The new Syrian cessation of hostilities agreement – fashioned yesterday by Russia and Turkey, after two months of secret talks in Ankara with the main rebel factions – is a very significant development that may help end the war. It reflects a new stage in the conflict, where the external allies of the warring parties have decided to impose a political solution that reflects the front-line realities. It also reflects a paradigm shift in the geopolitics of the Middle East, where the newly minted Russia-Turkey-Iran axis replaces the U.S. as the indispensable power broker.
Russia’s holiday season peacemaking shows Moscow’s desire to extricate itself from the Syrian meat grinder in time for the Russian presidential elections. Awkward questions of what the Kremlin is actually doing in Syria have been raised increasingly vocally in Russia. It is preferable to discuss Syria during the presidential campaign as one of Putin’s complete victories with Russian forces no longer engaged in the brutal fighting. Moscow is keenly aware of what Iraq did to George W. Bush’s presidency and does not want to own Syria “from here to eternity.”
The new cessation of hostilities agreement stands a better chance of being implemented than the previous ones in 2016, negotiated between Russia and the United States. The Assad regime has just won the decisive battle of Aleppo and can afford to engage in political talks from a position of strength (it can push for a complete military victory at any time if the talks fail), while the armed rebel groups have suffered significant territorial losses and a drastic reduction in arms supplies from their foreign backers (disillusioned by the rebellion's defeat).
For the opposition, any relief from the bombing is a good deal. The agreement extends to all major rebel groups, including the powerful Islamists from Ahrar al-Sham and Jaish al-Islam, whom Russia has recently sought to label as terrorists, and to all territories, including Idlib and Eastern Gouta, despite the regime’s desire for a new offensive to defeat the rebels there.
Yet, the agreement suffers from some of the same flaws that helped unravel its predecessors.
There is already a dispute as to whether the new cessation of hostilities extends to the local Al Qaeda affiliate Jabhat Fateh al-Sham (JFS, formerly the “Nusra Front”), which is powerful in Idlib province and whose fighters are interspersed with the rebel factions. Moscow is adamant the cessation of hostilities does not cover the groups the UN recognizes as terrorist (ISIS and Nusra), while Damascus says it also does not cover “groups linked to terrorists,” a loose definition that could allow Assad to bomb at will whomever he wants. The rebels believe the agreement should cover JFS so as not to give the regime the legal excuse to keep bombing the rebel held areas. Ahrar al-Sham is already threatening to pull out of the agreement if that demand is not met.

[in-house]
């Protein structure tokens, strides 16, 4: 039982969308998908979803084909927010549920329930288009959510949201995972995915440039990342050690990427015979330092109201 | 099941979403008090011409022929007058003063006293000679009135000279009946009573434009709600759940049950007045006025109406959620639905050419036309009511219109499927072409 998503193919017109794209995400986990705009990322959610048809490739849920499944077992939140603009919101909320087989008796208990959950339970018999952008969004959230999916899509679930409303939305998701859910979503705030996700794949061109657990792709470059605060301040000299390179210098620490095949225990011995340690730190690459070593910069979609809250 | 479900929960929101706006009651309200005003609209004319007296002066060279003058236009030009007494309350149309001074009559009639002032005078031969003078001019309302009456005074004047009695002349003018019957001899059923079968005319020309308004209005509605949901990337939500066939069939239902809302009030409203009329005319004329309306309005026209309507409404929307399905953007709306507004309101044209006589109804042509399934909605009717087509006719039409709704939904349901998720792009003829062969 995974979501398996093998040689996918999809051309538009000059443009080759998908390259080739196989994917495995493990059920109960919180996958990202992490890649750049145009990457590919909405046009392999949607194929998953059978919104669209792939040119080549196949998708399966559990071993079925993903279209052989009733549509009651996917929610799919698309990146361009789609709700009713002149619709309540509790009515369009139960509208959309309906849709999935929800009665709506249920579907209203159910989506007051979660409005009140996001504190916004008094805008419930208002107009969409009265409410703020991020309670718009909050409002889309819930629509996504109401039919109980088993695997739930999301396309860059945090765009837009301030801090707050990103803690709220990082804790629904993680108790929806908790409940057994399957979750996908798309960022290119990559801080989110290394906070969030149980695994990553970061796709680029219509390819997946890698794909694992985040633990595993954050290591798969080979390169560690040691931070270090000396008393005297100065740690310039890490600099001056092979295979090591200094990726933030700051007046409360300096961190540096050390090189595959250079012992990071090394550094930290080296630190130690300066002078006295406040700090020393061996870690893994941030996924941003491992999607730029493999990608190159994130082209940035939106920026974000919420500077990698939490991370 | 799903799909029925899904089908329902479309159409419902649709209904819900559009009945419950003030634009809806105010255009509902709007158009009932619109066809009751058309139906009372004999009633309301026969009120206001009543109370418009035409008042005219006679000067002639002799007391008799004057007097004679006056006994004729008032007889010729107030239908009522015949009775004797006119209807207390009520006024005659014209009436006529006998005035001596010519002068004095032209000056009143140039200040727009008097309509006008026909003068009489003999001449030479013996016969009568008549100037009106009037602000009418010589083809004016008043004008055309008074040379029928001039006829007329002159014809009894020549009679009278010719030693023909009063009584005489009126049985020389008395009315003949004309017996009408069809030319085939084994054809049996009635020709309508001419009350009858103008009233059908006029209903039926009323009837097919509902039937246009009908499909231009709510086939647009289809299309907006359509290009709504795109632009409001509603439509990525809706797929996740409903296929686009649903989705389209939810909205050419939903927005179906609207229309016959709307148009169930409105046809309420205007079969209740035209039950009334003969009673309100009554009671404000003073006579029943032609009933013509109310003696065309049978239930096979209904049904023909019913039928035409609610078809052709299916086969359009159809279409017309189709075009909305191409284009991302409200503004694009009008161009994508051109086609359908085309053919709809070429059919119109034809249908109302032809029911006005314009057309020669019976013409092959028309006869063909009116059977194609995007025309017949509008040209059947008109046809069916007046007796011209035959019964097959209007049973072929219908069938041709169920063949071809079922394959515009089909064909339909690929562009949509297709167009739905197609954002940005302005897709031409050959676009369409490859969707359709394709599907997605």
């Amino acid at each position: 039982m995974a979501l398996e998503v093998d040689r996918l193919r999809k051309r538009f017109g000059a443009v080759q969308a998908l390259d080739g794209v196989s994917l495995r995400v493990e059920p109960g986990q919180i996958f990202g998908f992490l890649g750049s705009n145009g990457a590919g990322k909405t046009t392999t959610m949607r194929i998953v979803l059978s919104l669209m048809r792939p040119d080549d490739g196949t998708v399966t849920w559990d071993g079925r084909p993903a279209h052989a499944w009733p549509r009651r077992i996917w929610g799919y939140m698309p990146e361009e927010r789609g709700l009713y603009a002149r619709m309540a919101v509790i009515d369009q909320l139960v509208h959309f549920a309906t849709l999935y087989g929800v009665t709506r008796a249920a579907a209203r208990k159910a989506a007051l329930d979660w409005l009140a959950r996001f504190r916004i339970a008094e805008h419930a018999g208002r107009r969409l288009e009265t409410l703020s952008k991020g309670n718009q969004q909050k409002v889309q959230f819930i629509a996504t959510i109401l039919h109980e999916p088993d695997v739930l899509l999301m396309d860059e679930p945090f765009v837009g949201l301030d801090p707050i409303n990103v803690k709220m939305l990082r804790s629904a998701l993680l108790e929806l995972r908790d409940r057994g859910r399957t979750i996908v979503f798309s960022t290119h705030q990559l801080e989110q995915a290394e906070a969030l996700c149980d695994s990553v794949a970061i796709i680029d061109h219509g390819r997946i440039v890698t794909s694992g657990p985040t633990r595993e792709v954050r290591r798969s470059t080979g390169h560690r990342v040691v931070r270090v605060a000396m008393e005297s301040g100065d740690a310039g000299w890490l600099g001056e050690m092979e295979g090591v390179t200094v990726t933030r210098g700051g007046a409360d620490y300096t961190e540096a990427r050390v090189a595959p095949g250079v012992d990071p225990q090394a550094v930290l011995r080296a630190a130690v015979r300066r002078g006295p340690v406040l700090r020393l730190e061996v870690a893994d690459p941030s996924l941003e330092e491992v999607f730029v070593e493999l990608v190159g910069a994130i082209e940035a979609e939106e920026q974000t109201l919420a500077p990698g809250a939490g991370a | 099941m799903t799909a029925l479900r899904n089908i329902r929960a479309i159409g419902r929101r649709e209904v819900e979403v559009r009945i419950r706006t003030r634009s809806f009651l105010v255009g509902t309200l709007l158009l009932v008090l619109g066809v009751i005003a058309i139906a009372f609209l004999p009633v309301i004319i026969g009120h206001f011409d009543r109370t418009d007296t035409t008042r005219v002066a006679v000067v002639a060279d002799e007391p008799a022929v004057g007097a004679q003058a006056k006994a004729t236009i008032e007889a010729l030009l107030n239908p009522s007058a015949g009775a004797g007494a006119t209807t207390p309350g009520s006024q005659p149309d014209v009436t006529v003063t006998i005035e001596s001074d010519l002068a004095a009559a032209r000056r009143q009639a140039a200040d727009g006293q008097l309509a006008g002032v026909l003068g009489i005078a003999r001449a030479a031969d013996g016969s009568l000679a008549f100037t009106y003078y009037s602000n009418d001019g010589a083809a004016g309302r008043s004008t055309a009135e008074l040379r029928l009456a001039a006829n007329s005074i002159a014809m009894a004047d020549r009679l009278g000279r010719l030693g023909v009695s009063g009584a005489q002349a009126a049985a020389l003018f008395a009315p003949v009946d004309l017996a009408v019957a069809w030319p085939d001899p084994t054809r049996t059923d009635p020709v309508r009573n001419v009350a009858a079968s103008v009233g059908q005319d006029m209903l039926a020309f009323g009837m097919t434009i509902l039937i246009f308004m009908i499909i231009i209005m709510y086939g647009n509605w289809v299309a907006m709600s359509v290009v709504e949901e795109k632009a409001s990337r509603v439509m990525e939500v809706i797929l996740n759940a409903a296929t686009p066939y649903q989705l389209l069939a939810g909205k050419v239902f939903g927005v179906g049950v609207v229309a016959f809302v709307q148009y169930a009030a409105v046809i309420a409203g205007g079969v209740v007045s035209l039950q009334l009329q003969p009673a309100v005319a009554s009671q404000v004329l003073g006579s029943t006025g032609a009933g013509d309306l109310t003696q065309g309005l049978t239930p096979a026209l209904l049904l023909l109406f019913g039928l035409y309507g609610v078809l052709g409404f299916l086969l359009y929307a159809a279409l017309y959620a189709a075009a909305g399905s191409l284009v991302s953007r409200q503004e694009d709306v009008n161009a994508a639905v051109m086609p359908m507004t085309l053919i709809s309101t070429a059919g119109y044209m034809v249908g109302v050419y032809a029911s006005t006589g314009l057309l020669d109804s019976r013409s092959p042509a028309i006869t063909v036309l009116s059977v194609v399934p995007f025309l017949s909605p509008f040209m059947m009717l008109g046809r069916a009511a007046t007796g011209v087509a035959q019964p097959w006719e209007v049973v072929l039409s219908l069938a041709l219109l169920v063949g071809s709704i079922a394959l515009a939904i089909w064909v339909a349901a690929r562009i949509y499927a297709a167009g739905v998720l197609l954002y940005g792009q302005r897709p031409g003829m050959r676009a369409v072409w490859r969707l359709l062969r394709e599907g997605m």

A way to resolve this would be for Russia to essentially take over the Syrian Air Force and exercise tight control over the target selection process, as was envisioned by the U.S.-Russia agreement of September 9. The new agreement also does not cover the Kurdish YPG and SDF forces, whom Turkey labels as terrorist, but who are the principal U.S. allies in the offensive against ISIS.
The cessation of hostilities agreement also includes a commitment from the regime and the rebels to meet in January in Astana, Kazakhstan for talks on the political settlement. Russia, Turkey, and Iran, as co-sponsors of these talks, are essentially hijacking the peace process from the UN and the Syria International Contact Group that includes the U.S. (as a co-chair with Russia), the EU, Saudi Arabia, and Qatar. Russia and Iran view the new format as more effective, since it excludes the powerful opposition backers that insisted on Assad’s immediate ouster. It is still likely that the talks will seek a solution based on the principles of the UN Geneva process and the political targets and time-frames for the transition enshrined in the Geneva Communique and UN Security Council Resolution 2254. These call for a transition of power from Assad to a new governing authority that would adopt a new constitution and hold democratic elections.
It has been reported that Russia and Turkey will push for a soft partitioning of Syria into a confederate structure. In such a system, Assad’s powers would be drastically cut, but he would be allowed to serve out his term until May 2018 and then depart with dignity and security for his family. Those are ambitious goals and it is not at all clear whether Assad agrees to them (most likely not).
Russia is enjoying an added geopolitical and propaganda bonus of having marginalized the Obama administration into a passive bystander in Syria, with negative strategic implications for the U.S. position in the Middle East. The new agreement is between the powers who “have skin in the game" in Syria, who have invested military assets on the ground. Under Obama, Washington has been divesting itself of the Syrian mess since 2015, and its current isolation is logical. Yet, this is also Putin’s personal revenge on Obama for having labeled Russia a “declining” and “regional” power. With the Russia-Turkey-Iran axis, it is the U.S. that is the declining power in the Middle East.
However, after the fait accompli in Syria, the Kremlin is eager to bring in the Trump administration as a partner in the war on Islamic radicalism and as a political ally to goad the EU and the Saudis into a reconstruction plan for post-war Syria. This will suit Trump just fine.